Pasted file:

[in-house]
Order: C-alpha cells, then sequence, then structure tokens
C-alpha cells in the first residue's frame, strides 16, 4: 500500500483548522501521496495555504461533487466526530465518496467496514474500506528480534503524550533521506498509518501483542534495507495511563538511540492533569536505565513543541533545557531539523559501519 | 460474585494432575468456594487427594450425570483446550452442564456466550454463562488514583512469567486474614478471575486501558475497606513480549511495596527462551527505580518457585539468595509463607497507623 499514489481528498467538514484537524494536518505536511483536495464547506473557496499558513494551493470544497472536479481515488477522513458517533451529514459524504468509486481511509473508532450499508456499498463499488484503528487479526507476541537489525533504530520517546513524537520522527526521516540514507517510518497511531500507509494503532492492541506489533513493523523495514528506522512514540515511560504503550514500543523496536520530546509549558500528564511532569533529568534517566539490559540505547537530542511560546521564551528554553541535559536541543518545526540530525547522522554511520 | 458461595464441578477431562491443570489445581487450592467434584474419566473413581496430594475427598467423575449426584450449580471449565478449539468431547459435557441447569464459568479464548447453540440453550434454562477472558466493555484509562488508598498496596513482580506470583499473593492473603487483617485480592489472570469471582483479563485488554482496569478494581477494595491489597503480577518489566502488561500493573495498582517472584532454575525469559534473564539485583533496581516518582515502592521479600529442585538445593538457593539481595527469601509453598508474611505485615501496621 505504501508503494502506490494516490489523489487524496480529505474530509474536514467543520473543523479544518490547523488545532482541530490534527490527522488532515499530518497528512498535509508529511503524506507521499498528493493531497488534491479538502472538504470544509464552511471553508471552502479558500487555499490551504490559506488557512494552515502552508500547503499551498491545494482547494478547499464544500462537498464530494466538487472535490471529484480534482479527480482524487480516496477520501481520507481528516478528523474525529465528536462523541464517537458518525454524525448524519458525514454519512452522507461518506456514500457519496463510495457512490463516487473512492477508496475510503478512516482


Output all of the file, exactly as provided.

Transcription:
[in-house]
Order: C-alpha cells, then sequence, then structure tokens
C-alpha cells in the first residue's frame, strides 16, 4: 500500500483548522501521496495555504461533487466526530465518496467496514474500506528480534503524550533521506498509518501483542534495507495511563538511540492533569536505565513543541533545557531539523559501519 | 460474585494432575468456594487427594450425570483446550452442564456466550454463562488514583512469567486474614478471575486501558475497606513480549511495596527462551527505580518457585539468595509463607497507623 499514489481528498467538514484537524494536518505536511483536495464547506473557496499558513494551493470544497472536479481515488477522513458517533451529514459524504468509486481511509473508532450499508456499498463499488484503528487479526507476541537489525533504530520517546513524537520522527526521516540514507517510518497511531500507509494503532492492541506489533513493523523495514528506522512514540515511560504503550514500543523496536520530546509549558500528564511532569533529568534517566539490559540505547537530542511560546521564551528554553541535559536541543518545526540530525547522522554511520 | 458461595464441578477431562491443570489445581487450592467434584474419566473413581496430594475427598467423575449426584450449580471449565478449539468431547459435557441447569464459568479464548447453540440453550434454562477472558466493555484509562488508598498496596513482580506470583499473593492473603487483617485480592489472570469471582483479563485488554482496569478494581477494595491489597503480577518489566502488561500493573495498582517472584532454575525469559534473564539485583533496581516518582515502592521479600529442585538445593538457593539481595527469601509453598508474611505485615501496621 505504501508503494502506490494516490489523489487524496480529505474530509474536514467543520473543523479544518490547523488545532482541530490534527490527522488532515499530518497528512498535509508529511503524506507521499498528493493531497488534491479538502472538504470544509464552511471553508471552502479558500487555499490551504490559506488557512494552515502552508500547503499551498491545494482547494478547499464544500462537498464530494466538487472535490471529484480534482479527480482524487480516496477520501481520507481528516478528523474525529465528536462523541464517537458518525454524525448524519458525514454519512452522507461518506456514500457519496463510495457512490463516487473512492477508496475510503478512516482